Clashes and tear gas at Jabreya school

Jabreya boys secondary school, located about a kilometre from the capital Manama, is once again the site of violence. On Tuesday, dramatic scenes unfolded as the school was attacked by police firing tear gas against students who were protesting the arrest of a fellow student the day before. Today, protests resumed. An Al Jazeera correspondent reports:

Students have barricaded themselves in, we could see smoke from burning tyres and I’ve seen pictures of tear gas outside classrooms. We’re hearing reports that two students are injured. They are protesting because a fellow student was removed from the school last week by plain clothes police. He is still in custody. This has died down and now we are seeing sporadic clashes with police and protesters.

Photojournalist Mazen Mahdi tried to cover the unfolding events, but authorities prevented him. About 10:30 local time Mazen tweeted:

Police kicking me out from the protest near the school in Manama claiming without police media ID journalist can’t work

Half an hour earlier, Said Yousif Almuhafda, head of monitoring at the Bahrain Center for Human Rights, tweeted this picture of tear gas being used against the students, sent to him from inside the school:

Jabreya_School_21-4-2013_teargas

Other photographs from inside the school have been posted online by the “Sanabis Revolutionary Movement”.

Said Yousif later drove towards the location of the school and reported that he could see “riot police blocking the road” leading to the school, and a helicopter hovering above it. He took this picture of the police outside:

Jabreya_School_21-4-2013_police

Shortly before midday, local time, one activist, Maryam, tweeted an eyewitness account:

I’m now next to AlJabriya school. Gun shots are being heard non stop. Mercenaries are aiming directly at students while shooting. Toxic gas canisters all around AlJabriya school area. AlJabriya’s school campus is more like a war-zone!

Students are out from the entrance next to the public garden standing at a close range with mercenaries. As we stood next to AlJabriya school, a man was documenting the attack, mercenaries asked him to hand his phone over to them. Mercenaries asked us to leave telling us that the situation is stable & everything is under control! Yet,we can still hear gunshots.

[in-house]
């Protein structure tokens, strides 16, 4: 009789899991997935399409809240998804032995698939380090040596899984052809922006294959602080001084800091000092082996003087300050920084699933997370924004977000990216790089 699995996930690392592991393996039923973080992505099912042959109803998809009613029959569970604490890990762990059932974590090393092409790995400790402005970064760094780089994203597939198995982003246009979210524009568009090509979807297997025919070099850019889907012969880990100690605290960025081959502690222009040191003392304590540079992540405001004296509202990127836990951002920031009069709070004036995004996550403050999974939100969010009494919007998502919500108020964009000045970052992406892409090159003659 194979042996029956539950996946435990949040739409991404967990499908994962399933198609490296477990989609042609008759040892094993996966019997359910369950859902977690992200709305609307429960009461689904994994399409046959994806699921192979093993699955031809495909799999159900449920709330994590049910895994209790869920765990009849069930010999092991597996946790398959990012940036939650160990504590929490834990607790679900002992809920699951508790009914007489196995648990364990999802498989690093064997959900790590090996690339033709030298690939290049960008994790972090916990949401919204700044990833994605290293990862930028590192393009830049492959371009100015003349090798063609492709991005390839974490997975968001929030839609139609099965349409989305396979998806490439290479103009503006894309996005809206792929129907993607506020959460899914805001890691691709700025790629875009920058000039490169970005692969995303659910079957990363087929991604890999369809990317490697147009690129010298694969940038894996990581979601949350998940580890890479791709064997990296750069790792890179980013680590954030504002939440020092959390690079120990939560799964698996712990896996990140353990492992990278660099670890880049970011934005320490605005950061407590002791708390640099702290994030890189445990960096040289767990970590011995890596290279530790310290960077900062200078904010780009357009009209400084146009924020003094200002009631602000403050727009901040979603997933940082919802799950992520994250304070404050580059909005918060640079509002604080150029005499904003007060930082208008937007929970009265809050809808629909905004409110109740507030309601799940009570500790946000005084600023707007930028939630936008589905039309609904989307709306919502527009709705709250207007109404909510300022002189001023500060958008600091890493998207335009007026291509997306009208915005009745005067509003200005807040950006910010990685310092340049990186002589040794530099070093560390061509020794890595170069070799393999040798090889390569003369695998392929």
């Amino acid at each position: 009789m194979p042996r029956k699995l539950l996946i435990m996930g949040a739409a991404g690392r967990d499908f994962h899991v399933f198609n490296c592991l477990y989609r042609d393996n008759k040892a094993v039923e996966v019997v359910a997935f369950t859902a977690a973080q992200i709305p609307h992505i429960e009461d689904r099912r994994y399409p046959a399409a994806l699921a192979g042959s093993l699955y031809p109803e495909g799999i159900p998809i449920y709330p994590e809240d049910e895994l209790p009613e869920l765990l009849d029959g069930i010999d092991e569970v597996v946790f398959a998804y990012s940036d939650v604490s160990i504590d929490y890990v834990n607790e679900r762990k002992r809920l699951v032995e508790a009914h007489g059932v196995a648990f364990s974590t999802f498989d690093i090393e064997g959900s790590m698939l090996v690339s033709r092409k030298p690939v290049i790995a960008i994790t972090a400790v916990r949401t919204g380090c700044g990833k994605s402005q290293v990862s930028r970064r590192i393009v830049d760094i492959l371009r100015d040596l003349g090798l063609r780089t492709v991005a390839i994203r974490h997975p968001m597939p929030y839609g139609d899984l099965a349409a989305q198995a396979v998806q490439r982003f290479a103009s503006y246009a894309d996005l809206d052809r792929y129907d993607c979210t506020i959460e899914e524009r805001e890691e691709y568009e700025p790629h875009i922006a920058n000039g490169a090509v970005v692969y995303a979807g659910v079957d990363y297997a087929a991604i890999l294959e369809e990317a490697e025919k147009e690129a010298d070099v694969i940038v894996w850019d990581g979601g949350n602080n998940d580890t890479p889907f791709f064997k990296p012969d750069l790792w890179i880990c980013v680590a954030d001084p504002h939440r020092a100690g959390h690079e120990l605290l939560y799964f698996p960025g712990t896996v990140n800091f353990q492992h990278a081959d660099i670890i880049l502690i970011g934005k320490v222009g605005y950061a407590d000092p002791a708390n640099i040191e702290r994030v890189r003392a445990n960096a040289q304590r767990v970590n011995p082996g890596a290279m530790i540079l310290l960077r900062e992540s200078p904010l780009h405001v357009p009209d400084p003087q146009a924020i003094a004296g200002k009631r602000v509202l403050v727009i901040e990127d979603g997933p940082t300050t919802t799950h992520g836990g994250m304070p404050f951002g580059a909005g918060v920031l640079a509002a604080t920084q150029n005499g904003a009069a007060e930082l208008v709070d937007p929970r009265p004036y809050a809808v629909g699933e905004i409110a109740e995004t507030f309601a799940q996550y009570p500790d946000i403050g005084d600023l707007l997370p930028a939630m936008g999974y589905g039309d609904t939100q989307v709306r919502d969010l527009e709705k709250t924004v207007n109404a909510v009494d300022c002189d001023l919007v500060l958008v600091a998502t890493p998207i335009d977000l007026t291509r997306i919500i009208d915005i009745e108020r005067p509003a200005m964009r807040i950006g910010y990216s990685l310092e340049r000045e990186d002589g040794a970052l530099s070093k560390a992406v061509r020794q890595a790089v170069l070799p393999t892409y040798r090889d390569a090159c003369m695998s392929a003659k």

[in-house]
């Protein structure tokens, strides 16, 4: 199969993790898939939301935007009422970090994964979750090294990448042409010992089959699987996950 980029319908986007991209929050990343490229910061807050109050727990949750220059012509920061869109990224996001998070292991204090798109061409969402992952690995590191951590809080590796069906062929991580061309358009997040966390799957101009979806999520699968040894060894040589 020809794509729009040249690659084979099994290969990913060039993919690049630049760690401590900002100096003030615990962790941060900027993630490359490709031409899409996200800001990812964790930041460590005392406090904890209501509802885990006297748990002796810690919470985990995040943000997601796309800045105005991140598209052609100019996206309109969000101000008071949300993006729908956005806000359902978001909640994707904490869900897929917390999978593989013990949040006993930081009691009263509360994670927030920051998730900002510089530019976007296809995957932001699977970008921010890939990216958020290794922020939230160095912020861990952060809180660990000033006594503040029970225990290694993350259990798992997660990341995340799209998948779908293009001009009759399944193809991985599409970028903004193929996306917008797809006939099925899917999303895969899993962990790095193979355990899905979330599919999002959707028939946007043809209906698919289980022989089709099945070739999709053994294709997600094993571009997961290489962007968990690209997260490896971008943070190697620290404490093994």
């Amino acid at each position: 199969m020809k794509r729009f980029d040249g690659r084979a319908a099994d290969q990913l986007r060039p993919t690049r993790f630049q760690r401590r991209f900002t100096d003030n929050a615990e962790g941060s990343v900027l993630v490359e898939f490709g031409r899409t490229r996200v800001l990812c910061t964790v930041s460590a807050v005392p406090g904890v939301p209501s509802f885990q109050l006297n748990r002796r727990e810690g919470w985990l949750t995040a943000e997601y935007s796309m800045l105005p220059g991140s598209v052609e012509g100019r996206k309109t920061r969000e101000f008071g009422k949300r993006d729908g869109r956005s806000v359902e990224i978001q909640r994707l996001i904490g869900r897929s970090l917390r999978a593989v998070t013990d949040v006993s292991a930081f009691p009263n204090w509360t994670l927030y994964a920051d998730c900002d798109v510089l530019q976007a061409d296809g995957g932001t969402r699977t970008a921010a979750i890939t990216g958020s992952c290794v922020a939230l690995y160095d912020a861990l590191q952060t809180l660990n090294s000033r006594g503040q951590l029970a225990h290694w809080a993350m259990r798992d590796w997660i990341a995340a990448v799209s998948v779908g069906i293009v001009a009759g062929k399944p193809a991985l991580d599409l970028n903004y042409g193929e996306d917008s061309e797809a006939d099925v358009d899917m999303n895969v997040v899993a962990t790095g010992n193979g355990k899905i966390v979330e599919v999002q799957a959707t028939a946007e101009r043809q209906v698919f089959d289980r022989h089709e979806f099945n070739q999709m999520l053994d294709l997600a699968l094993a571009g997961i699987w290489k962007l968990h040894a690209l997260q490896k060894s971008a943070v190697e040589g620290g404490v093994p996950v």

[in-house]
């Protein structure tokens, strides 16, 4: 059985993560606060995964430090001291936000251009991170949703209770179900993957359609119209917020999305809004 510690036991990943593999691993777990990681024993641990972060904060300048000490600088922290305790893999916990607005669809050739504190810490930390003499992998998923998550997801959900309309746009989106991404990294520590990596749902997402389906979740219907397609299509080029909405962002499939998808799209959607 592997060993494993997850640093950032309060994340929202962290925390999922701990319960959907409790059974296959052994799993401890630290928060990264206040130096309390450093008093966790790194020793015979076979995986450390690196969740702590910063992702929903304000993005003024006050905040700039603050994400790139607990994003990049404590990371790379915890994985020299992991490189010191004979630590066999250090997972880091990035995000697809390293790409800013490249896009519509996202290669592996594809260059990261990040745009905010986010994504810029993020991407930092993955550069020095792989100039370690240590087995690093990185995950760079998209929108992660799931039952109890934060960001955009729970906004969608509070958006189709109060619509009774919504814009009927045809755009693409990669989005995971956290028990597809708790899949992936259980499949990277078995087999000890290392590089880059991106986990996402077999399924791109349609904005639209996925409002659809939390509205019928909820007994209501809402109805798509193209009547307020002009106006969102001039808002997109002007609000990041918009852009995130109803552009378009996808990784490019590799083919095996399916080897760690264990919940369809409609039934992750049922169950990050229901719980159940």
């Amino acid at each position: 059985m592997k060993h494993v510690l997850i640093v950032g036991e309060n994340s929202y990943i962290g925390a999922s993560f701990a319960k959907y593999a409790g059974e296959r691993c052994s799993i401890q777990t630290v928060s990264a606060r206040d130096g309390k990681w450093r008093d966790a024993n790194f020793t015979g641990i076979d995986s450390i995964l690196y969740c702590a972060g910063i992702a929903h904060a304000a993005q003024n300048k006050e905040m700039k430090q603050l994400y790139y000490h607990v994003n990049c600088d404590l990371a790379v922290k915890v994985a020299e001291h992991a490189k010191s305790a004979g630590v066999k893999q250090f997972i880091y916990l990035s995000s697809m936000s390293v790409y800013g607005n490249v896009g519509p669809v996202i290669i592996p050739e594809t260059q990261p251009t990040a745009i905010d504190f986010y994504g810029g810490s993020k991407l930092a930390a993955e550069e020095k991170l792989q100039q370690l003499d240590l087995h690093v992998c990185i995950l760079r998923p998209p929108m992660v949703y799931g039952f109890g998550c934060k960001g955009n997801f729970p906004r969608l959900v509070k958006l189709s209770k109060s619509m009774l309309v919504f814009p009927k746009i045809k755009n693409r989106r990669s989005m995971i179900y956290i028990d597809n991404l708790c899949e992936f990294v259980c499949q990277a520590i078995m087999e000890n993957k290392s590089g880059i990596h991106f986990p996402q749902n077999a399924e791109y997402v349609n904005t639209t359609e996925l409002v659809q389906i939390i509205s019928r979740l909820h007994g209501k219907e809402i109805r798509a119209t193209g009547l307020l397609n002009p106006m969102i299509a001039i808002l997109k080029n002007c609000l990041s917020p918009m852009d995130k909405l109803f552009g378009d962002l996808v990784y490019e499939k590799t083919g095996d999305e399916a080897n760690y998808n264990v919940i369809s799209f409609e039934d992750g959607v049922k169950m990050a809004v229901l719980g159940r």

The officer asked who seemed to be the school doorman if he could recognize any of the guys who started the protest earlier this morning. The doorman replied he couldn’t recognize any of them as their faces were covered. The officer replied, “you expect me to believe this?! You’re telling me you cannot recognize not even one of them?” After that, we were asked to leave that area as the officer told us everything was under control and our stand was unnecessary.

This picture, taken by students, reportedly shows the tear gas cannisters collected by students following the police attack:

Jabreya_School_21-4-2013_teargas1These cannisters are most likely South Korean in origin. Another picture reportedly from the school shows a tear gas cannister manufactured by US firm NonLethal Technologies. A cannister from this company was also identified in Sanabis yesterday.

Graves vandalised

Graves in Muharraq cemetery belonging to “victims of extrajudicial killings” were vandalised today. Mohammed AlMaskati observed on Twitter that “specific graves were targeted, those around it were left almost untouched”. He identifies the graves as belonging to Yousif Mowali and Hussam AlHadad.

Muharraq_Graves_vandalisedPicture sources: top left, bottom left, right.

Yousif Mowali was killed in January 2012. The 23 year old man, who had been diagnosed with schizophrenia, disappeared on January 11th. His body was found two days later. Authorities claimed the cause of death was drowning. However, his body showed clear signs of torture. A Turkish forensics expert was able to covertly enter the country and examine him. She concluded: “We have proved that the scars on the hands and feet were the scars of electrical torture. The victim was most likely unconscious when he was thrown into the sea and this is why he drowned.”

Hussam AlHaddad, 16, was shot dead by security forces on August 17th, 2012. Authorities described him as a “rioter” involved in a “terror act”. Accounts by eyewitnesses dispute this. His family also contest the official claims. The Bahrain Center for Human Rights (BCHR) offered this account, from eyewitnesses: “Hussam was shot with shotgun pellets which made him fall to the ground. Then, one of his family members witnessed him getting kicked repeatedly by a man in civilian clothing while security forces stood idly watching. Finally when a family member was able to retrieve him, Hussam was soaked in blood. He opened his eyes for a second then fell unconscious.” Following examination of his body, BCHR reported observing “marks of severe beating on his back and shoulder”.

BBC Interviews Bernie Ecclestone & Bahrain Crown Prince

BBC sports correspondent Dan Roan has interviewed F1 chief Bernie Ecclestone, as well as the Bahrain Crown Prince.

Ecclestone was asked if there were certain places he wouldn’t consider holding a race, such as Syria. He responded by saying, “They probably don’t have a circuit.” Asked, “If they did though?” Ecclestone replied: “We’d have to have a look and see.”

Ecclestone went on to say:

I keep asking people what human rights are … but I don’t know what they are. The rights are the people that live in a country and abide by the laws in that country whatever they are.

He added:

The government here were really, in a lot of ways, stupid to put this race on, because it’s a platform for people to use for protesting.